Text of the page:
Hasbro’s (Nasdaq: HAS) portfolio includes classics such as Nerf, Play-Doh and Twister, as well as Parker Brothers games such as Monopoly.
Its dividend recently yielded 4 percent, and the dividend’s five-year average annual dividend hike has been a hefty 16.2 percent. The stock has been a grower, too, averaging 6 percent annual growth over the past 20 years and 15 percent over the past decade.
As with any company, there are risks. Disney recently bought Lucasfilm (the company behind “Star Wars”), Pixar and Marvel, making it a huge partner in Hasbro’s movie tie-in strategy and a possible troublemaker if it starts playing hardball. Meanwhile, Zynga’s Words With Friends is very close in game play to Hasbro’s Scrabble, and Zynga may look to do the same with other Hasbro games.
Hasbro does make the board game version of Words With Friends, so the two are cooperating. Tablets are a new threat to old-fashioned games.
Hasbro keeps innovating, though. For instance, its new Monopoly Zapped brings the game into the digital era by integrating it with an iPad app that acts as banker and brings in mini-games.
Consider adding Hasbro to your portfolio or watch list. You might also look into its bigger rival, Mattel. (The Motley Fool owns shares of Disney and its newsletters have recommended Disney, Hasbro and Mattel.)
Ask the Fool
Q: How should I invest my money? I’m 14. – C.T., Bloomington, Ill.
A: Any money for college shouldn’t be in stocks, as the market could drop in the short term. Long-term investments (those for five or more years) can patiently ride out downturns. Short-term money is best kept in safer places, such as CDs. (Look up good CD rates at www.bankrate.com.)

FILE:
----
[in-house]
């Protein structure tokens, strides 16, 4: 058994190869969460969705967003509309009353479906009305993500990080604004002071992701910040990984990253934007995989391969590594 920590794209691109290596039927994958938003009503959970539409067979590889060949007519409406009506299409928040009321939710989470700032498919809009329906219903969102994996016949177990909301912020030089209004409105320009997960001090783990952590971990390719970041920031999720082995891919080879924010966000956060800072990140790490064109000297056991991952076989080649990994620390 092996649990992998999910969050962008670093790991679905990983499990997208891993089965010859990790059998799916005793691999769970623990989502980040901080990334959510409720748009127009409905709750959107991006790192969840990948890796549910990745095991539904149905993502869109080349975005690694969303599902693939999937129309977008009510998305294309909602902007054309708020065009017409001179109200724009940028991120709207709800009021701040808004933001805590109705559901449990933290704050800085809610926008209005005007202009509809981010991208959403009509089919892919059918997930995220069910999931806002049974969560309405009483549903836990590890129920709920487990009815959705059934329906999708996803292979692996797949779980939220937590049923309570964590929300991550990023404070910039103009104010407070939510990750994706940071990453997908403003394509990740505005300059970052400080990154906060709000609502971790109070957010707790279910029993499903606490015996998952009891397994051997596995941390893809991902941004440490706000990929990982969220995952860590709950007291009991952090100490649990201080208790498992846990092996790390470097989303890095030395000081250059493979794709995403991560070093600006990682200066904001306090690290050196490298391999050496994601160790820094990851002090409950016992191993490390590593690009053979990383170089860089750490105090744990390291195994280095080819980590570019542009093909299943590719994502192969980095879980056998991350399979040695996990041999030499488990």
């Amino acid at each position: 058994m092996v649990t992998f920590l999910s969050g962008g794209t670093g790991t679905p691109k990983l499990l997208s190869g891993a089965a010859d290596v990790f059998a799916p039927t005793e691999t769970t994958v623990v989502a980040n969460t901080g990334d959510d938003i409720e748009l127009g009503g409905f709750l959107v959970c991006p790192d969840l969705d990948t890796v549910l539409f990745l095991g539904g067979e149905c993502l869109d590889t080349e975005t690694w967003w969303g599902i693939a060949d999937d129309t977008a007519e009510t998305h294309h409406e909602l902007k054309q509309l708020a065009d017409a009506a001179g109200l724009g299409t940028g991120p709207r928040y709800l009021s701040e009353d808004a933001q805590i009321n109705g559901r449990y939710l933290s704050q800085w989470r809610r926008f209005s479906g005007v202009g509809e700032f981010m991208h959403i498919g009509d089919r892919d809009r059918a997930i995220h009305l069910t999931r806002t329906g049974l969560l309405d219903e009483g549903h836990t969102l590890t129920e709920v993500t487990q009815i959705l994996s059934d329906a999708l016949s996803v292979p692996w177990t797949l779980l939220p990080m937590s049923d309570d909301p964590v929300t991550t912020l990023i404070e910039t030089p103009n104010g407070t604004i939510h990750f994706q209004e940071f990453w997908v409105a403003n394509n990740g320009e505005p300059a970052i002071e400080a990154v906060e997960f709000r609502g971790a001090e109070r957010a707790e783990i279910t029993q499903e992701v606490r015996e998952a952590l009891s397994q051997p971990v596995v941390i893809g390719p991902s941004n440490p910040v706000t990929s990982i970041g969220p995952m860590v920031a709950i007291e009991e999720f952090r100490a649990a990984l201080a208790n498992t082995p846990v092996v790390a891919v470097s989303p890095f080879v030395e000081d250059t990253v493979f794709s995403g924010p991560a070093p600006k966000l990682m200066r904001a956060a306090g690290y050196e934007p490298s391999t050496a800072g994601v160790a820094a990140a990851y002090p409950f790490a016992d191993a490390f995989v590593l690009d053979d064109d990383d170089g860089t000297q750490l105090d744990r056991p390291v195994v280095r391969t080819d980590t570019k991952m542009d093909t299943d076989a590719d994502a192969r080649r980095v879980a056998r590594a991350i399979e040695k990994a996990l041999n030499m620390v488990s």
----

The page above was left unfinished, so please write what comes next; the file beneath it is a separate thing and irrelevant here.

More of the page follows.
You’re smart to start young. If you invest $500 in a stock index fund, and it earns the market’s historical average annual return of about 9 or 10 percent, in 30 years, when you’re only 44, it will top $6,500. When you’re 65, it’ll top $40,000. Add to it over the years, and you’re looking at early retirement as a millionaire!
My dumbest investment
In about 1999, my family went through a kick of eating out frequently at Boston Market. I was digging the place – best chicken tortilla soup, great kids meals, etc. It didn’t occur to me that the main reason we liked it was that my wife is an introvert and there were never any other customers for us to worry about. I thought to myself, how could anything ever go wrong with a friendly little restaurant chain that serves good American food?
Wrong! I think I bought 100 shares at about $13 per share as one of my first-ever stock investments. I rode it all the way to absolute zero when McDonald’s finally assumed ownership and former stockholders received zip. The food just doesn’t taste as good there anymore – not to me, anyway. – R.H., Spring Hill, Kan.
The Fool responds: McDonald’s bought the company in 2000 after it had entered bankruptcy protection (which often leaves shareholders with little). In 2007, McDonald’s sold the company to private equity firm Sun Capital Partners. Liking a company is never enough. You need to study its numbers, too.